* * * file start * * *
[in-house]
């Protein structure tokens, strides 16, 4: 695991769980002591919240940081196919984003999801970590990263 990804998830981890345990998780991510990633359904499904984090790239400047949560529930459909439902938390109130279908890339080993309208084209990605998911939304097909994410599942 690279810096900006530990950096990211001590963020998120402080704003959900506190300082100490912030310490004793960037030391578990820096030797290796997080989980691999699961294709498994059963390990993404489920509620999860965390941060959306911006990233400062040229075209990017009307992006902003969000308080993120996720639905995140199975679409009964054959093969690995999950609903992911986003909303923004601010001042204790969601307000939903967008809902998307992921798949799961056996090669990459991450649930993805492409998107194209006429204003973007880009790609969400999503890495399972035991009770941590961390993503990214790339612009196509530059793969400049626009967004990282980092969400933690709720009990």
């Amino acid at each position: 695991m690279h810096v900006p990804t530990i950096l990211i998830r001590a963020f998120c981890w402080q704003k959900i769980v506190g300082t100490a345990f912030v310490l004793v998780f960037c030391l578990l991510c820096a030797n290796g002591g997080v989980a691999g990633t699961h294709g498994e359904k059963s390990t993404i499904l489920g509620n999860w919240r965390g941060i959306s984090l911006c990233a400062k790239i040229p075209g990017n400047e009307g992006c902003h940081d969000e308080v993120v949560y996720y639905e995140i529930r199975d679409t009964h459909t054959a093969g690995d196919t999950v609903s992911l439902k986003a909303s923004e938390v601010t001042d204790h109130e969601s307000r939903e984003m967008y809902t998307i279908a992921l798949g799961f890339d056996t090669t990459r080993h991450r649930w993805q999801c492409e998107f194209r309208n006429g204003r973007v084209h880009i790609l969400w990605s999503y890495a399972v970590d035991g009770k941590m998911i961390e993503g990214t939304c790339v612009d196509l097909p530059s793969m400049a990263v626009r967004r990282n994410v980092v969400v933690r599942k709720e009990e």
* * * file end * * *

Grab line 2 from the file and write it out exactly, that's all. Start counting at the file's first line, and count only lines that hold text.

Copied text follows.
């Protein structure tokens, strides 16, 4: 695991769980002591919240940081196919984003999801970590990263 990804998830981890345990998780991510990633359904499904984090790239400047949560529930459909439902938390109130279908890339080993309208084209990605998911939304097909994410599942 690279810096900006530990950096990211001590963020998120402080704003959900506190300082100490912030310490004793960037030391578990820096030797290796997080989980691999699961294709498994059963390990993404489920509620999860965390941060959306911006990233400062040229075209990017009307992006902003969000308080993120996720639905995140199975679409009964054959093969690995999950609903992911986003909303923004601010001042204790969601307000939903967008809902998307992921798949799961056996090669990459991450649930993805492409998107194209006429204003973007880009790609969400999503890495399972035991009770941590961390993503990214790339612009196509530059793969400049626009967004990282980092969400933690709720009990």